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It is true that when times get tough, you learn who your true friends are. It is also true that friends come and go throughout our lives. And sadly, it is sometimes true that someone who you thought was a true friend, turns out not to be. I’ve learned that tough lesson more than once and that, unfortunately, is a lesson that stings no matter how many times you learn it.

So what makes a “true friend”? Well, of course everyone has their own definition of that, and as we grow and learn, that definition can, and frankly should, change. I’ve been told on more than one occasion that my expectations of friendship are too high. But whenever I am told that, I think to myself, “Thank goodness for that!”. I expect a lot from myself as a friend, and I always strive to be the best possible and most loyal friend I can be. I would never want to change that. Why on earth would I want to expect less from a friend than I expect from myself??? That’s like saying “Hi Jane, nice to meet you. I look forward to a disappointing friendship.” That would be ridiculous, right? The idea that one should have low expectations of a friendship, is completely absurd to me. I outright reject that premise.

For me, a true friendship should be a 2-way street, their should be mutual give and take and mutual respect. Now this does not mean that one has to talk to a friend every single day, and that one should expect that. Every friendship is different. Although rare, there are “best friends” that you talk to everyday, and those who find that are very fortunate and should not take that for granted. But there are also those great friendships that endure the test of time and distance. You might go months, or even years without talking, but then when you do, it’s as if no time has passed at all. Those are some of the best friendships I have ever had. Because even though you speak rarely, those friends are there for you when it really counts, and you for them. Regardless of which type of friendship you’re dealing with, the most important factor is that it is balanced.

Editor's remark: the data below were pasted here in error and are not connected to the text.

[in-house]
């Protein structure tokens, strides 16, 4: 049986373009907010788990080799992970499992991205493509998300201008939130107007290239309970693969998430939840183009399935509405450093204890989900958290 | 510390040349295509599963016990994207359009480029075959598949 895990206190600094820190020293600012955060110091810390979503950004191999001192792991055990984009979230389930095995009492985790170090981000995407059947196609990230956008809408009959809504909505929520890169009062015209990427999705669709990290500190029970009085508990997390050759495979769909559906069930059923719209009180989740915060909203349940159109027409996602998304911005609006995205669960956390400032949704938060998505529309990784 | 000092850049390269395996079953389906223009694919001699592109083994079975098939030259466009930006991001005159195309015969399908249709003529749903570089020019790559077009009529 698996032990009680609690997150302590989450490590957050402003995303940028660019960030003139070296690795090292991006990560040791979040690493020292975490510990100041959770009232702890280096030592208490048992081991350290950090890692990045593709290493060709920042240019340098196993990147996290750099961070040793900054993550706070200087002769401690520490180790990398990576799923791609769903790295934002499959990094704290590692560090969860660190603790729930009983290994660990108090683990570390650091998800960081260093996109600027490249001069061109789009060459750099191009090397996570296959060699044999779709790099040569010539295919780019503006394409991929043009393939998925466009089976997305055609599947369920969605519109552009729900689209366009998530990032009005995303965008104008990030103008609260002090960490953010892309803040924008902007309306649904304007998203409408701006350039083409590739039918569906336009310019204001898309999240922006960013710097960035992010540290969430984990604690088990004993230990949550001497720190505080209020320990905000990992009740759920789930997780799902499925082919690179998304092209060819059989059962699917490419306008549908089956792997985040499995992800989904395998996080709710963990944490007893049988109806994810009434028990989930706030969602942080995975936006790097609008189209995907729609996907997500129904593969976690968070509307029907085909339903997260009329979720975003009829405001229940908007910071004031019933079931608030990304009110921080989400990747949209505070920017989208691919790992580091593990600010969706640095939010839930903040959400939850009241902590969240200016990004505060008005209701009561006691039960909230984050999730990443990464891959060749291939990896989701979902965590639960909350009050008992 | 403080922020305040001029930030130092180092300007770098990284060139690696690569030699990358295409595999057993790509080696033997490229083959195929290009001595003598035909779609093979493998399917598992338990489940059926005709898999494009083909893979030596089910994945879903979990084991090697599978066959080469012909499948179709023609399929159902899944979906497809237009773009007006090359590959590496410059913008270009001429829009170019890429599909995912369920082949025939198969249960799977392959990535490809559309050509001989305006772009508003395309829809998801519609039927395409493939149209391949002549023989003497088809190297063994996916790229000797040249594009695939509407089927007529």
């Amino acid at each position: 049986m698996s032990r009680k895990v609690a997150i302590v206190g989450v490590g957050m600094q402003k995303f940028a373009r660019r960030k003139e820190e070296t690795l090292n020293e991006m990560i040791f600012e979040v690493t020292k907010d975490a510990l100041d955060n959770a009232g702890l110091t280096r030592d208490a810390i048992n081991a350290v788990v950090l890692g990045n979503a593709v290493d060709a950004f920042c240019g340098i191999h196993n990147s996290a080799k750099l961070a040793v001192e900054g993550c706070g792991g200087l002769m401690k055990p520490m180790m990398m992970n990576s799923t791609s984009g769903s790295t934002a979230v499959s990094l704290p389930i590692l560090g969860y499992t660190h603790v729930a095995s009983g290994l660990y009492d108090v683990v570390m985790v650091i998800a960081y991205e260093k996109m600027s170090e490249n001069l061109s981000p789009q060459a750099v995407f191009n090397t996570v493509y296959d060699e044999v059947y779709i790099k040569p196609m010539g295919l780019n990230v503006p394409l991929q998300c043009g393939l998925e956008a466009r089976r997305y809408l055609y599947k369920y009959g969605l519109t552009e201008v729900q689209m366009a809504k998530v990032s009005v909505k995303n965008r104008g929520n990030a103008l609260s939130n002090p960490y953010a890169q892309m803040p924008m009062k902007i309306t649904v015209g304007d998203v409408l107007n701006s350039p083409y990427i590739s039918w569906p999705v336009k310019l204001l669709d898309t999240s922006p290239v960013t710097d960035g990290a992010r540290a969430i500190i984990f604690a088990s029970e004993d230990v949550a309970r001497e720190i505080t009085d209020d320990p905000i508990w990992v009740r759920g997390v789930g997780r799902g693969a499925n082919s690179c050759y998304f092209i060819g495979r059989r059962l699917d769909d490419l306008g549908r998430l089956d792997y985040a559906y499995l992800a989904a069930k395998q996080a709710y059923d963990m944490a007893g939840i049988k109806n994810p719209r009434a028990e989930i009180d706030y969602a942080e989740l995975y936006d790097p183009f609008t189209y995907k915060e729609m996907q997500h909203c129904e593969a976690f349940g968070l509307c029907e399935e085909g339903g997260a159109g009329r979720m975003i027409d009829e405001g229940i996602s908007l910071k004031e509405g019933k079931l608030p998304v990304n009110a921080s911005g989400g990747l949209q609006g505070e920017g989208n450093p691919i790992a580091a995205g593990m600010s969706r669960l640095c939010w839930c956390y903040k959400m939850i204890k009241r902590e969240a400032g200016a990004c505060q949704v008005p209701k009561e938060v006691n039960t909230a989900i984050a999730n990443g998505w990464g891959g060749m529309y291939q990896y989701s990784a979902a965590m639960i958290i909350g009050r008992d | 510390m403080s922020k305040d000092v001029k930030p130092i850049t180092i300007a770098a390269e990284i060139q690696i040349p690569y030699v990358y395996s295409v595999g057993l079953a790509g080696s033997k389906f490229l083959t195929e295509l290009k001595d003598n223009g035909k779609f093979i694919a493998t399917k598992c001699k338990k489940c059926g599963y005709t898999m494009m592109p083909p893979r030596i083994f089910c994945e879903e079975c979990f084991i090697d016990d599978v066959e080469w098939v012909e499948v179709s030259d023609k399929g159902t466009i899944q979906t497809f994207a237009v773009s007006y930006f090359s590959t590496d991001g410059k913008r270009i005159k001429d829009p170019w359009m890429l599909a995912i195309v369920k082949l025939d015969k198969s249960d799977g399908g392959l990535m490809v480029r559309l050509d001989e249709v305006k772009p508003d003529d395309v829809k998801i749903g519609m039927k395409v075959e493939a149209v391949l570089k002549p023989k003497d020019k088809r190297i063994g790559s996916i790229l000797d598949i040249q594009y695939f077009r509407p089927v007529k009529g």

Now of course even with the best of friendships, like any relationship, there are times when it may be out of balance; times when external factors distract us and steal our energy; times when one might give more than the other and vice versa. A good friendship should allow for those ebbs and flows. We of course all live through the dark times when we may be the one more in need of taking, rather than giving. But when you look at the overall picture, over a span of time, the friendship should be balanced. If you are the one who is constantly making the effort, the one who is calling and following through, and it is not being reciprocated, then that is not a balanced relationship and is not fair to the person who is doing all of the giving. Nor is it healthy or sustainable. At that point you need to ask yourself “Am I more often happy or disappointed in this friendship?” If it is the latter, then give yourself permission to let the friendship go.

And if you do have to let a friendship go, of course it is upsetting, but just know that it is part of life and learning. One must always be true to themselves and respect themselves first and foremost, and if you find that a friendship is becoming more toxic to you than it is beneficial, then it may be time to let it go. And instead of being sad, be grateful. Be grateful that you had the opportunity to learn and grow from that relationship. Because even the worst of friendships are a gift. They have the power to teach us some very important lessons and they also provide us the opportunity to become better people and better friends ourselves. And most importantly of all, be grateful for those friends that have proven themselves to be true. For even if you only have 1 of them, 1 true friendship is far more meaningful and fulfilling than 100 superficial friendships.

This post is dedicated to all of the true friends in my life. You know who you are.

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Image by Flickr photographer: WhiskeyTangoFoxtrot

All of my life my father has said to me, “Jeannie, friends will come and go throughout your life.” I always hated that idea. As someone who has always been a fiercely loyal friend, I’ve always felt adamant that if someone was a good friend, they should stay in your life forever. Well, if you’ve lived any amount of years into adulthood, then you can imagine that I’ve lived through a lot of disappointment in my life: Because of course as my dad predicted, many friends have come and gone.

Sometimes people simply drift apart, other times friendships go down in flames, and still other times one person will continue to make the effort, while the other seems to stop caring. I’ve experienced all of these scenarios more times than I care to count. And for some reason it always seemed to affect me more than it did most other people. In fact, I remember the very first friend who “left” my life. I was only 10 years old and she had been my best friend throughout my childhood. We were always at each other’s houses, we would spend hours playing in the woods, doing silly and adventurous childhood things. And then one year we ended up in different classes, and suddenly our circles and in turn our friendship changed. We drifted out of each other’s lives and I was devastated.  I have vivid memories of sitting in my mother’s office crying endlessly as I listened to depressing Phil Collins’ songs. Ok, so I was a bit melodramatic even as a kid, but I was heart-broken.